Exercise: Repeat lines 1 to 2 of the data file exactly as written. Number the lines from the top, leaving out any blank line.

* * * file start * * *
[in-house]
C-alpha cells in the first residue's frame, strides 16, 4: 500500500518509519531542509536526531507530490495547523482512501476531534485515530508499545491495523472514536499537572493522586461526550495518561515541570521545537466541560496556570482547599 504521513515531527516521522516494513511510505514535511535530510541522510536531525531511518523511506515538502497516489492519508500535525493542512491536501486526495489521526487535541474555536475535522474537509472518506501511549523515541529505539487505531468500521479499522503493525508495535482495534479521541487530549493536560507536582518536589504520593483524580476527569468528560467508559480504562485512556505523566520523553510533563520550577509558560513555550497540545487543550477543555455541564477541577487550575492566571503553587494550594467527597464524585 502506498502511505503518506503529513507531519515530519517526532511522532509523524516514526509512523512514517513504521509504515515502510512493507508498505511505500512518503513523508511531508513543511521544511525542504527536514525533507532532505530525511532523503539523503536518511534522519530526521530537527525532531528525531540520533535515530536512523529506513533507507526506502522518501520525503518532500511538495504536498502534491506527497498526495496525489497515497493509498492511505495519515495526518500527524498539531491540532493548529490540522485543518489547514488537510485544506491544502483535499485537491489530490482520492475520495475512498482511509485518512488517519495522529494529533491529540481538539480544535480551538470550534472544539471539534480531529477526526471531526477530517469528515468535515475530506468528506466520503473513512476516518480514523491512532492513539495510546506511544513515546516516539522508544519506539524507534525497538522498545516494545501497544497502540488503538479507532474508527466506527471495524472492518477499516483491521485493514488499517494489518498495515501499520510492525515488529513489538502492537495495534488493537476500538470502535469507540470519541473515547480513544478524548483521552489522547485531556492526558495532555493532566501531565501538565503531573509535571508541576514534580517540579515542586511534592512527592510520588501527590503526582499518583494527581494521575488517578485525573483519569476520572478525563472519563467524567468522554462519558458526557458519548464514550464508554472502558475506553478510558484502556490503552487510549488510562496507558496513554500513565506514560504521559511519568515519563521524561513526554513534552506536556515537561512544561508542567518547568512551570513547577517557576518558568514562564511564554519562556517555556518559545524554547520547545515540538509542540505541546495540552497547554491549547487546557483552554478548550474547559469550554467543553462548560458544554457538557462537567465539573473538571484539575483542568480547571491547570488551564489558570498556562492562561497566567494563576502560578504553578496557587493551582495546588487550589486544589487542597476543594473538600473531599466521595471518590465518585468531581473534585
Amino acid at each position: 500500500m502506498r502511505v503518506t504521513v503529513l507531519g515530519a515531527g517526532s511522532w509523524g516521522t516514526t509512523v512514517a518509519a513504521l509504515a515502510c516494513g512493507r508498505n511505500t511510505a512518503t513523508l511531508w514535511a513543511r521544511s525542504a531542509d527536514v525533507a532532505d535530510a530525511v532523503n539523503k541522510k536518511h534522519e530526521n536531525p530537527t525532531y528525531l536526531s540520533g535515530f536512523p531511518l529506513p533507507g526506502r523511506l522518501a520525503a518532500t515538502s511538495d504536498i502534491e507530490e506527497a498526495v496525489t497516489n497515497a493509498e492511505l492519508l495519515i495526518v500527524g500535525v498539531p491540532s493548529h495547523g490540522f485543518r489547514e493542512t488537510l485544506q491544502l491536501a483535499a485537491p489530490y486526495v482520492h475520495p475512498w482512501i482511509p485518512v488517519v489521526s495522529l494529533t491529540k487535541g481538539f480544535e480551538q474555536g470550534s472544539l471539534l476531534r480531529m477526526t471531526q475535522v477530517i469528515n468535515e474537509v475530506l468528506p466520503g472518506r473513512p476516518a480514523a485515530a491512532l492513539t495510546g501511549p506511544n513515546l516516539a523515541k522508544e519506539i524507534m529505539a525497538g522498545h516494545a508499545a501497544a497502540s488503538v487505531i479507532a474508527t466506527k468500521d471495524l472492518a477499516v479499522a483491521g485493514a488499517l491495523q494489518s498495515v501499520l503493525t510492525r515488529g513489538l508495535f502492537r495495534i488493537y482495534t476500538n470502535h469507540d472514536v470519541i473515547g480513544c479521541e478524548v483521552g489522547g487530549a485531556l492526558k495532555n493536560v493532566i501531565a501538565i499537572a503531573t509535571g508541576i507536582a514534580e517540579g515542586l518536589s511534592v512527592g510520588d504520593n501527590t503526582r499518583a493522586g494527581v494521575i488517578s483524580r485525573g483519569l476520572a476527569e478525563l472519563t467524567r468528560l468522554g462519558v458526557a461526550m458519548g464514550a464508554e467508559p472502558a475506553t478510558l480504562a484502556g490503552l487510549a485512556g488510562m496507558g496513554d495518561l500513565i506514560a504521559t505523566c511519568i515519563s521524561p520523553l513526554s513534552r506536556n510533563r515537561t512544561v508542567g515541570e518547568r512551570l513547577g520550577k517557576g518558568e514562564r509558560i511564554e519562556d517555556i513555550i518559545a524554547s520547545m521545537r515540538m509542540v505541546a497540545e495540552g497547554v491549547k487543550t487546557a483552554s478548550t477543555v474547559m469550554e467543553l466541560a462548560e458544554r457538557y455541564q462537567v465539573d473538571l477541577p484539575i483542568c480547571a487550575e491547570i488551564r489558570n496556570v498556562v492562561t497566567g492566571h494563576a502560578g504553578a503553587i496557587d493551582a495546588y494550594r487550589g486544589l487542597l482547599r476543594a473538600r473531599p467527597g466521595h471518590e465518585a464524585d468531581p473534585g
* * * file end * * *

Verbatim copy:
[in-house]
C-alpha cells in the first residue's frame, strides 16, 4: 500500500518509519531542509536526531507530490495547523482512501476531534485515530508499545491495523472514536499537572493522586461526550495518561515541570521545537466541560496556570482547599 504521513515531527516521522516494513511510505514535511535530510541522510536531525531511518523511506515538502497516489492519508500535525493542512491536501486526495489521526487535541474555536475535522474537509472518506501511549523515541529505539487505531468500521479499522503493525508495535482495534479521541487530549493536560507536582518536589504520593483524580476527569468528560467508559480504562485512556505523566520523553510533563520550577509558560513555550497540545487543550477543555455541564477541577487550575492566571503553587494550594467527597464524585 502506498502511505503518506503529513507531519515530519517526532511522532509523524516514526509512523512514517513504521509504515515502510512493507508498505511505500512518503513523508511531508513543511521544511525542504527536514525533507532532505530525511532523503539523503536518511534522519530526521530537527525532531528525531540520533535515530536512523529506513533507507526506502522518501520525503518532500511538495504536498502534491506527497498526495496525489497515497493509498492511505495519515495526518500527524498539531491540532493548529490540522485543518489547514488537510485544506491544502483535499485537491489530490482520492475520495475512498482511509485518512488517519495522529494529533491529540481538539480544535480551538470550534472544539471539534480531529477526526471531526477530517469528515468535515475530506468528506466520503473513512476516518480514523491512532492513539495510546506511544513515546516516539522508544519506539524507534525497538522498545516494545501497544497502540488503538479507532474508527466506527471495524472492518477499516483491521485493514488499517494489518498495515501499520510492525515488529513489538502492537495495534488493537476500538470502535469507540470519541473515547480513544478524548483521552489522547485531556492526558495532555493532566501531565501538565503531573509535571508541576514534580517540579515542586511534592512527592510520588501527590503526582499518583494527581494521575488517578485525573483519569476520572478525563472519563467524567468522554462519558458526557458519548464514550464508554472502558475506553478510558484502556490503552487510549488510562496507558496513554500513565506514560504521559511519568515519563521524561513526554513534552506536556515537561512544561508542567518547568512551570513547577517557576518558568514562564511564554519562556517555556518559545524554547520547545515540538509542540505541546495540552497547554491549547487546557483552554478548550474547559469550554467543553462548560458544554457538557462537567465539573473538571484539575483542568480547571491547570488551564489558570498556562492562561497566567494563576502560578504553578496557587493551582495546588487550589486544589487542597476543594473538600473531599466521595471518590465518585468531581473534585